Patchwork Road at Biei, Hokkaido

I am going to show you two pictures of the so called Patchwork Road at Biei, Hokkaido.

The first one was taken by my brother last week was he was there. His picture shows a much wider and open field. The clouds in the sky was interesting too.11873750_10207437034782639_694644250704798477_n

The second picture was taken by my some years ago in the same area. Obviously, I did not take the picture from the same angle or location, it shows the fields in more detail.cimg0203

However, I believe, both pictures when taken together would give readers a good idea as to how beautiful the place is.

Patchwork Road Rolling Hills in Hokkaido, Japan

After viewing the beautiful flowers in Furano, we wandered further afield, to the rolling hills of the “Patchwork Road” where we were to view not only flowers but also some “famous” trees . We all know patchwork means sewing pieces of different materials together in a pattern. Here with flowers blooming, the scenery looked like a carpet of blossoms woven like patchwork on the rolling hills when viewed above from a distance.

The Patchwork Road is the scenic area northwest of Biei’s town center. Patchwork Road is a misnomer, it refers to an area rather than a road. It offers  beautiful rural landscapes all year round, with beautiful colors against a  green background in the summer and  white when everything is covered under a deep layer of snow in the winter.

Around late June / early July you can see the beautiful potato flowers in the Biei hills. Oddly enough, the color of flowers changes depending on the types of potatoes. Potatoes originating from Ireland “danshaku” (meaning baron) have light violet flowers. Potatoes originating from England “may queen” have bold purple flowers. Potato chip potatoes “toyoshiro” we see here have beautiful white flowers.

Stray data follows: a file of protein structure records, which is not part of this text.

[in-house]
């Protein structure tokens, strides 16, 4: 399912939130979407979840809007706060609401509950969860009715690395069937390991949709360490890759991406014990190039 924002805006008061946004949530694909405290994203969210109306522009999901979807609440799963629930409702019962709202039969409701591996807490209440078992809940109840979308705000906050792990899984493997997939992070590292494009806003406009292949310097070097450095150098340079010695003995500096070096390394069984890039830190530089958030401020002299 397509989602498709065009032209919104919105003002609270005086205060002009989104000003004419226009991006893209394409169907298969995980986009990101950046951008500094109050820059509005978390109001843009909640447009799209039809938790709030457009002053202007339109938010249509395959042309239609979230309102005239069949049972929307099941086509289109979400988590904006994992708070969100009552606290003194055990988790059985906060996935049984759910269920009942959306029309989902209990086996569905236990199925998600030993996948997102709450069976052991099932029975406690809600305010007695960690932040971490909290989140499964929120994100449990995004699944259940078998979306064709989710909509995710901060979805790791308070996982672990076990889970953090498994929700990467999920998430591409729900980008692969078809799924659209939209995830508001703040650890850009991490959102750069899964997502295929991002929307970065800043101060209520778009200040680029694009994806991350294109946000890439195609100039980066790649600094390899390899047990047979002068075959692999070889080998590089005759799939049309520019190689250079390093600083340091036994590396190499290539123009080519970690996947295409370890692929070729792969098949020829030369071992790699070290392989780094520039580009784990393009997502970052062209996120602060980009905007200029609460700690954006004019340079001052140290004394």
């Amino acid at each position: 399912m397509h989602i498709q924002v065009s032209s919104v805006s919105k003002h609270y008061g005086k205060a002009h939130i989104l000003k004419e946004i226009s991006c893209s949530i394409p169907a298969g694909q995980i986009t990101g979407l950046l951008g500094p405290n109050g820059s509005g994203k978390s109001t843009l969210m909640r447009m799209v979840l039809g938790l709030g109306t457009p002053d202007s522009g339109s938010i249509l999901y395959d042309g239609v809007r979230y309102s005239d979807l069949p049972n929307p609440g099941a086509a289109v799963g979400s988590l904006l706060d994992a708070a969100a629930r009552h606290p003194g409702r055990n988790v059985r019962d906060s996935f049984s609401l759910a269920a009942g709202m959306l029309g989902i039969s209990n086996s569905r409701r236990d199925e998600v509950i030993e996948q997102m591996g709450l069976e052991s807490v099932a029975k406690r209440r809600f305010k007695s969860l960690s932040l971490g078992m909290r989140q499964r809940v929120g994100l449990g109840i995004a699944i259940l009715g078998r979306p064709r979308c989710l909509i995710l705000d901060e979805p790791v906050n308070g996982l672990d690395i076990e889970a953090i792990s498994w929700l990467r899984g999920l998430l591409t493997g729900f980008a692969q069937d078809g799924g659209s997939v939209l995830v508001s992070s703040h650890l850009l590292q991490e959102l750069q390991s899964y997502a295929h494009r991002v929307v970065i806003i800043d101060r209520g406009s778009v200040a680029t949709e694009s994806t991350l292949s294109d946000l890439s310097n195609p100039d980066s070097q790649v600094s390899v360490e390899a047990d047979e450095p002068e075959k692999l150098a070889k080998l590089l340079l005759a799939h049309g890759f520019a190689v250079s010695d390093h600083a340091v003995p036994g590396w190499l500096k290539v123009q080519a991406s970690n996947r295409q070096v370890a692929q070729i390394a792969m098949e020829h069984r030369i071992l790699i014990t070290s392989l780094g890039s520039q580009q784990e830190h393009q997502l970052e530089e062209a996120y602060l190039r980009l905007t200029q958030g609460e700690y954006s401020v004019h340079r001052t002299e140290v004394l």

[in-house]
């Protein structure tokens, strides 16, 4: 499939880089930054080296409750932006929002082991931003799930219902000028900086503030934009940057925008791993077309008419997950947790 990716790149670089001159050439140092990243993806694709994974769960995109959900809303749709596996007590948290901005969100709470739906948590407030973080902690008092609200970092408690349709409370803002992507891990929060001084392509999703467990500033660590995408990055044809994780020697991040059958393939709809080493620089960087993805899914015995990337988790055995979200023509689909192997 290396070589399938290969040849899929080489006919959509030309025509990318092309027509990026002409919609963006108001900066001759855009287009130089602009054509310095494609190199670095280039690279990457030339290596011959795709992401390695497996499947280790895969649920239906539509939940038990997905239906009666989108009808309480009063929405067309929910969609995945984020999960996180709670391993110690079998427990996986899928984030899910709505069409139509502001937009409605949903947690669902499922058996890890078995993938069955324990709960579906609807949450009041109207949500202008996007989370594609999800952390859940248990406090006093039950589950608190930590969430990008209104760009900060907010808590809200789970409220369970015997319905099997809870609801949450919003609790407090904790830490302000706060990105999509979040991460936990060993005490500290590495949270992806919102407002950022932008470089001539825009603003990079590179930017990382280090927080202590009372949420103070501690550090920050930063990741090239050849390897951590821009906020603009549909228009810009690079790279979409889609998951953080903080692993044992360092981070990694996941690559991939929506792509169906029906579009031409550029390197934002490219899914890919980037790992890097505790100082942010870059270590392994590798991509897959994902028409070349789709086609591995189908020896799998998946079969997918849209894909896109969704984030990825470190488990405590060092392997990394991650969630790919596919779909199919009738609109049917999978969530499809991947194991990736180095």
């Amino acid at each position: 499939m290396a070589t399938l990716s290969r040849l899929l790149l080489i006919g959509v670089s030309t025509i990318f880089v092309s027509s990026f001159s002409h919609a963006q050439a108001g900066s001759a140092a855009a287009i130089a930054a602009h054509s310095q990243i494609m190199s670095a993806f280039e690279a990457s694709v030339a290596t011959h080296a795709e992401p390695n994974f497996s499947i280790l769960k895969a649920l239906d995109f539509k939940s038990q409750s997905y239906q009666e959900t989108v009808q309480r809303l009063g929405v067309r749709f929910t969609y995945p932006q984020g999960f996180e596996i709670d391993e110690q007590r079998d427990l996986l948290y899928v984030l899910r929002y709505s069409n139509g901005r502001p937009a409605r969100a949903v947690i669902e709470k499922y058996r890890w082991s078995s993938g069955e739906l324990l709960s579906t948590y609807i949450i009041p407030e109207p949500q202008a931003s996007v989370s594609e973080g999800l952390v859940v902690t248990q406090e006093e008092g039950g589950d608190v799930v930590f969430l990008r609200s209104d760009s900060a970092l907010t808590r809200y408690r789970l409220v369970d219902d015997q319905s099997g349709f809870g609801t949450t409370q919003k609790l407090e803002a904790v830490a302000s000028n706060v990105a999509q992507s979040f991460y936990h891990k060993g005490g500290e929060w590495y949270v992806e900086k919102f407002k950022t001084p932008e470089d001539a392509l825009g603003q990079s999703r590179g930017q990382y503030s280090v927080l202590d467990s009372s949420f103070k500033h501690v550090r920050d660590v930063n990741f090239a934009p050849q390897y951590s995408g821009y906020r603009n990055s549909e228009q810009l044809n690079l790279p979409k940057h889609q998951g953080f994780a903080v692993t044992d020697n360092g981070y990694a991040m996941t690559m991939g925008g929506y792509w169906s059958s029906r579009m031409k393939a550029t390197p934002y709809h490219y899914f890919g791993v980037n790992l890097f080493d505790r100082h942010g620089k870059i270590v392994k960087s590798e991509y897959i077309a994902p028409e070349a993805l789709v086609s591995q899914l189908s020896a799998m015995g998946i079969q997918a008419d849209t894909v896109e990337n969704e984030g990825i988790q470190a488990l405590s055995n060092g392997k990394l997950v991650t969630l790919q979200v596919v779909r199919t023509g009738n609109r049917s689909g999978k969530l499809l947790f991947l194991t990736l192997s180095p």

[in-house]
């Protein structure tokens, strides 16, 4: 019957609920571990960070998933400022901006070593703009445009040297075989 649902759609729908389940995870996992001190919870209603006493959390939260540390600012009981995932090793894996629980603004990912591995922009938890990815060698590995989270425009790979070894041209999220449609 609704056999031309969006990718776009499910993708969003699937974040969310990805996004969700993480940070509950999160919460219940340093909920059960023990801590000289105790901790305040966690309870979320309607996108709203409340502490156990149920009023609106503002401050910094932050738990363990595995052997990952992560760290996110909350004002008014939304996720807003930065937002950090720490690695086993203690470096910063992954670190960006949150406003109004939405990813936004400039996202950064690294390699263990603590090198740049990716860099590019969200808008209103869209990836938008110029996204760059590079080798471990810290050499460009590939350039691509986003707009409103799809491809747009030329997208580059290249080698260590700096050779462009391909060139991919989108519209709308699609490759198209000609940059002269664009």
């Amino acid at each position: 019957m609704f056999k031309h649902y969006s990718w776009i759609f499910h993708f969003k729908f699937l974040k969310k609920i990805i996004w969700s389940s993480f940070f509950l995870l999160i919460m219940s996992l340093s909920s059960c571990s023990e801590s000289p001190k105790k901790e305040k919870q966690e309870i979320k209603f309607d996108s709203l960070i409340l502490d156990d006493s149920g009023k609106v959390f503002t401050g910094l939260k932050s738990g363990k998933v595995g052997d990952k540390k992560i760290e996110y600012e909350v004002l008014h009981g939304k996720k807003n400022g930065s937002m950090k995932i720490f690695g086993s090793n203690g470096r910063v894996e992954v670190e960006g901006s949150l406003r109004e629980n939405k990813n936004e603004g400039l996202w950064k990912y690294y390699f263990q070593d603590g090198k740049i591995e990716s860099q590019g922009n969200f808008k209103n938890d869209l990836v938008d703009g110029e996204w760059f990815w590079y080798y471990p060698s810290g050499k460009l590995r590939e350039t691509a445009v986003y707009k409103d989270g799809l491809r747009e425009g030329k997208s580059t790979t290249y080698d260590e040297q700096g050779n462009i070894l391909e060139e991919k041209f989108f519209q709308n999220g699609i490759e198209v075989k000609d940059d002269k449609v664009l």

Over the years, the area’s  immense beauty has attracted the attention of marketing people, and some trees were used in commercials or for package label designs.

Among these “famous trees” are a row of larch trees ( above and below) on the Mild Seven Hill (from a cigarette commercial), a poplar named Ken and Mary Tree (from a car commercial by Nissan in 1972) , the Seven Star Tree (which appeared on  cigarette packages). and a   group of oak trees is known as the Parents and Child Tree.

A common sight in this area also included  fields of gold.

Tracing a gentle curve of green above the hill, the Larch trees stand together and create a natural wind-break. Since its appearance in the filming of a 1978 Mild Seven commercial, this hill has come to be known as the Mild Seven Hill.

This scenic spot representative of Biei appeared in 1976 on Seven Star cigarette packages. The image of a lone oak tree standing in the middle of a wide field is now closely associated with  Hokkaido.

These trees (below) are called the Oyako no Ki, literally parent and child trees. Three oak trees (two bigger trees cuddle up the small one) are seen standing closely to one anther  giving a warm feeling of the parents and a child.

The Ken and Mary tree was popularized in an old Nissan commercial in  1972. Almost all tour books and magazines cite this as a “must see” spot in Biei. The tree itself is sitting next to a road, so today, you can see bus loads after bus loads of tourists stopping by  discharging tourists who rush out to the middle of the road  to take a quick snap shot of  the tall tree.

Surrounded by magnificent mountains of Daisetsuzan volcanic group and vast open fields,  we found ourselves wandering aimlessly in this romantic open fields.

After hours of wandering around, exhausting ourselves from one site to another, we were tired and decided to have lunch in this restaurant which seemed to have a very Alpine feel. To remind ourselves that  we were actually in Japan, we ordered some Japanese curry  which we found very delicious and different from the curry we used to have . . . . . .  . . . . . .  . . . . . . . . . . . . . . . . . .   . .  .

For those who are interested in the time table for blooming of flowers in Hokkaido, the local Tourism Board do publish a flower calendar showing the what flowers will bloom in the summer months: